Warning! This is not the usual "Triumphal Transition" story.
I was sitting in the backyard of Dr. Mildred Brown's San Jose home, surrounded by about 40 other transwomen. They were all "Millie's girls"... many post-op, many in hormonal transition. I was the newest member of the group. I happened to be sitting next to a marine biologist who asked me "so what's your story?" I gave her a "Cliff Notes of the Cliff Notes" version. Below the fold is a slightly longer version, including some events that happened after that party.
I first tried to transition in my '20s (which were in the 1970s). I failed because the all-male gender shrinks of the time wanted only bubbly, boy-crazy clients -- many of whom were really just playing that role to give the shrinks whatever they wanted, in order to get their hormones and then surgery.
But I didn't know at the time that was how you were supposed to play it. I was the depressive, genderless sort who rather strongly disliked males, after growing up under their relentless fists. I had had a fairly academic life, completing majors in both mathematics and philosophy, and spending a few years in grad school. I had severe chronic social anxiety and PTSD, though the terms had not been invented yet.
The "expert" male shrink I saw when trying to get hormones cheerfully said "I can tell who is really a woman by whether she turns me on."
That was what it was like in the '70s. Today, a shrink could be sued and lose his license for saying something like that, but back then they were all out-and-proud masculist dickheads. As well as not-so-out chasers(1). Back in the "gender clinic" era, giant-sized male egos with MDs decided who "was really a woman".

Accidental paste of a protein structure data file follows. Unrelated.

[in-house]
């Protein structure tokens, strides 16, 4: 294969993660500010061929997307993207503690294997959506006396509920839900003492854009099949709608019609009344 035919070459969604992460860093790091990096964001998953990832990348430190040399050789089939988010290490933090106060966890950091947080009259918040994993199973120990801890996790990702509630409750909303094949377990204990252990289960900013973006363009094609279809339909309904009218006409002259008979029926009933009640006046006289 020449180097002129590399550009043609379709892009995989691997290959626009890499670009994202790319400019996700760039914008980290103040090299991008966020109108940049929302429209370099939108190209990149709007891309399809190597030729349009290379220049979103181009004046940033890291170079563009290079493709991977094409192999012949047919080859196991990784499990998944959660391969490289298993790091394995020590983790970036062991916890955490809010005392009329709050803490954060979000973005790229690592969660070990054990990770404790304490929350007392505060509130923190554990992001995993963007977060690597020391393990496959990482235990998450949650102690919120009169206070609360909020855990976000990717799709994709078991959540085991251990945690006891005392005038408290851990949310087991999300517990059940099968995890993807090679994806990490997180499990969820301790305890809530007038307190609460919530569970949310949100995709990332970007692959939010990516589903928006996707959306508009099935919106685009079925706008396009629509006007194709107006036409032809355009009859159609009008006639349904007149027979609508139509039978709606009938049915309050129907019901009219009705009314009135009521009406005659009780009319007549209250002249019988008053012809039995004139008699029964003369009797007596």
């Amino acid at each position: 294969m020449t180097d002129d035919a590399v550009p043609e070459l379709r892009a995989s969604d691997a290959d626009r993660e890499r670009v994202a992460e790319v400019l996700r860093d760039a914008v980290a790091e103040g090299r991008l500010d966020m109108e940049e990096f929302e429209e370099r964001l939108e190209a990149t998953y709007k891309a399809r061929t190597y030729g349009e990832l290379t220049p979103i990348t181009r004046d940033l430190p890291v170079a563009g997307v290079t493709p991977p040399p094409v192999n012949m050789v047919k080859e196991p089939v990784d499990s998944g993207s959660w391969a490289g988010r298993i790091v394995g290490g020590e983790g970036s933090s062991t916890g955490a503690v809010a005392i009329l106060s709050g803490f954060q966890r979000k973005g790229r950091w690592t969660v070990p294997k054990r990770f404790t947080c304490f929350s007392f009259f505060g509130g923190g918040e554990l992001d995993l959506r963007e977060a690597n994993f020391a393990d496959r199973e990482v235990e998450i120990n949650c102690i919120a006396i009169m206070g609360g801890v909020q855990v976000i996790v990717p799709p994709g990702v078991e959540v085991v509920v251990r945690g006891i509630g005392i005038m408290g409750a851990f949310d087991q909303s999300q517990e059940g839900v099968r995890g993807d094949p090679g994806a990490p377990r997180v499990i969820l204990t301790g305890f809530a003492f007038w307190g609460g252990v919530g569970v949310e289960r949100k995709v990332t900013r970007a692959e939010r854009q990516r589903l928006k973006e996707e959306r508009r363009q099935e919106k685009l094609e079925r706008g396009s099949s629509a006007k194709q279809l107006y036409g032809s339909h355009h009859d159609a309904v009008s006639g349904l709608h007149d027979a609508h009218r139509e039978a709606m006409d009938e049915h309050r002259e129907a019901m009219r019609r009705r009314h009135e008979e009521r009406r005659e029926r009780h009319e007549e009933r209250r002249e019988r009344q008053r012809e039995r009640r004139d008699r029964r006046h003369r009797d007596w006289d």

So, no hormones for unbubbly me.
The US doesn't believe in public health care even for cisgender people, and I was far below the surface of the social trash heap. I came within a hair's breadth of suicide back then. I was actually preparing to do it. But something intervened, and I didn't.
A long, long, ever-worsening grey hell followed for the next 22 years. I got an MS in computer science, moved to Silicon Valley, helped hone a few stones in the great pyramid called the Internet. Although I went into the computer field, I did so not out of interest but purely in order to make enough money to transition.
But once I was actually surviving (barely) in that male dominated world, I could not imagine how I could ever transition. It took every ounce of my strength just to hang on to life by my fingernails. I finally decided that I would never transition. The world was just too hostile and I was too old now anyway. I knew that I would kill myself eventually.
Then the day came to die. Since I was going to die anyway, I decided I had nothing to lose by attempting to transition one last time. I expected to have the supreme battle of my life with some shrink. But this time, I was not so poor.
By this time, there were offshore pharmacies on the web, where you could buy estrogen... without a prescription. I put myself on an androgen blocker, estrogen (17-beta-estradiol) and a micronized progesterone. I found a gender therapist who cost $125/hour (Millie Brown) which I could afford now. She turned out not to be anything like the shrinks of the '70s. After a few sessions -- and after attending her backyard swimming pool party -- she told me she would recommend me for hormones... which meant that I could transition while having somebody watch my liver and kidney too. I much preferred doing things that way to scrutinizing the PDR and TS-do-it-yourself-ing. I was 50 years old and actually on hormones for the first time in my life. I quit smoking. I lost about 80 lbs. I started to feel that I might possibly live.
But under the gatekeepers' rules I had to transition on the job in order to get surgery. I had been working at a well-known computer manufacturer for about 17 years. It was an extremely male dominated culture. There was no legal protection for us then in CA -- "gender identity" was not added to CA fair housing and employment law until a couple of years later. The company I worked for had a notoriously bad track record of pushing out people who transitioned, and I learned first hand how they did it.